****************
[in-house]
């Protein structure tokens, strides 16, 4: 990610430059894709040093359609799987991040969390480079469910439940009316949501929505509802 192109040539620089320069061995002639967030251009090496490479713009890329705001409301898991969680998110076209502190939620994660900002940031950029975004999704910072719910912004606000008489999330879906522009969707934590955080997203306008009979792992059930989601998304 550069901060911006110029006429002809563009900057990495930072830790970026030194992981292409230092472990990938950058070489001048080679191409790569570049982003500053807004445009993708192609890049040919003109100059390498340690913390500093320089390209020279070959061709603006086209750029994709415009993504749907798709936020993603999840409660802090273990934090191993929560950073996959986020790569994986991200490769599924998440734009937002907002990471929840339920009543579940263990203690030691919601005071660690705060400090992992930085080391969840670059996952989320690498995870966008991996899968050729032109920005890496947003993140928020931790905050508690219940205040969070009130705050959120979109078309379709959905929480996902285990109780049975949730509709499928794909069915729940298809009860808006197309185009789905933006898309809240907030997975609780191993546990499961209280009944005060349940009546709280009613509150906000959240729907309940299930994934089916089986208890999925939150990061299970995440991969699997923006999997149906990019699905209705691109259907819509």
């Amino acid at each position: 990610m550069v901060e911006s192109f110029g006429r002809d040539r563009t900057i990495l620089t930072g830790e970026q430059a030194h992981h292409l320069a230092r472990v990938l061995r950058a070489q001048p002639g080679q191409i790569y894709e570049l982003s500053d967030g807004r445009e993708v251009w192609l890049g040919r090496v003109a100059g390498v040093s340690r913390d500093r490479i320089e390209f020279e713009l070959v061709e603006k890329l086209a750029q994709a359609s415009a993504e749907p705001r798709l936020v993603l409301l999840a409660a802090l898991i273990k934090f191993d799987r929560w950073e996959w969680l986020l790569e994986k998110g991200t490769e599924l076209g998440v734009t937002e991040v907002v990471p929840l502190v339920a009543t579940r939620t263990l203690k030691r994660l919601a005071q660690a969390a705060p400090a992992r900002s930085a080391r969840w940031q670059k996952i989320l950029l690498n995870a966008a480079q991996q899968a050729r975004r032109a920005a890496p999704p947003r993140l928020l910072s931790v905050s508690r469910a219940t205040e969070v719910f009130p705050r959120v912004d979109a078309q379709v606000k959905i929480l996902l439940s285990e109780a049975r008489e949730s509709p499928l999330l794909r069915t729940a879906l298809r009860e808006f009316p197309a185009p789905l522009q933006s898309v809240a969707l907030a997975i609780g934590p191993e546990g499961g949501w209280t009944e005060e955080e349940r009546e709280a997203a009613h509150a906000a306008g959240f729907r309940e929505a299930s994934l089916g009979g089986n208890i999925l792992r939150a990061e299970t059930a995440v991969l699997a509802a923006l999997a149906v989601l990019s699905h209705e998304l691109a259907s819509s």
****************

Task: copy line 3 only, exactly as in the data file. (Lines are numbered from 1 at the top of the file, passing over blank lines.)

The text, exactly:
């Amino acid at each position: 990610m550069v901060e911006s192109f110029g006429r002809d040539r563009t900057i990495l620089t930072g830790e970026q430059a030194h992981h292409l320069a230092r472990v990938l061995r950058a070489q001048p002639g080679q191409i790569y894709e570049l982003s500053d967030g807004r445009e993708v251009w192609l890049g040919r090496v003109a100059g390498v040093s340690r913390d500093r490479i320089e390209f020279e713009l070959v061709e603006k890329l086209a750029q994709a359609s415009a993504e749907p705001r798709l936020v993603l409301l999840a409660a802090l898991i273990k934090f191993d799987r929560w950073e996959w969680l986020l790569e994986k998110g991200t490769e599924l076209g998440v734009t937002e991040v907002v990471p929840l502190v339920a009543t579940r939620t263990l203690k030691r994660l919601a005071q660690a969390a705060p400090a992992r900002s930085a080391r969840w940031q670059k996952i989320l950029l690498n995870a966008a480079q991996q899968a050729r975004r032109a920005a890496p999704p947003r993140l928020l910072s931790v905050s508690r469910a219940t205040e969070v719910f009130p705050r959120v912004d979109a078309q379709v606000k959905i929480l996902l439940s285990e109780a049975r008489e949730s509709p499928l999330l794909r069915t729940a879906l298809r009860e808006f009316p197309a185009p789905l522009q933006s898309v809240a969707l907030a997975i609780g934590p191993e546990g499961g949501w209280t009944e005060e955080e349940r009546e709280a997203a009613h509150a906000a306008g959240f729907r309940e929505a299930s994934l089916g009979g089986n208890i999925l792992r939150a990061e299970t059930a995440v991969l699997a509802a923006l999997a149906v989601l990019s699905h209705e998304l691109a259907s819509s």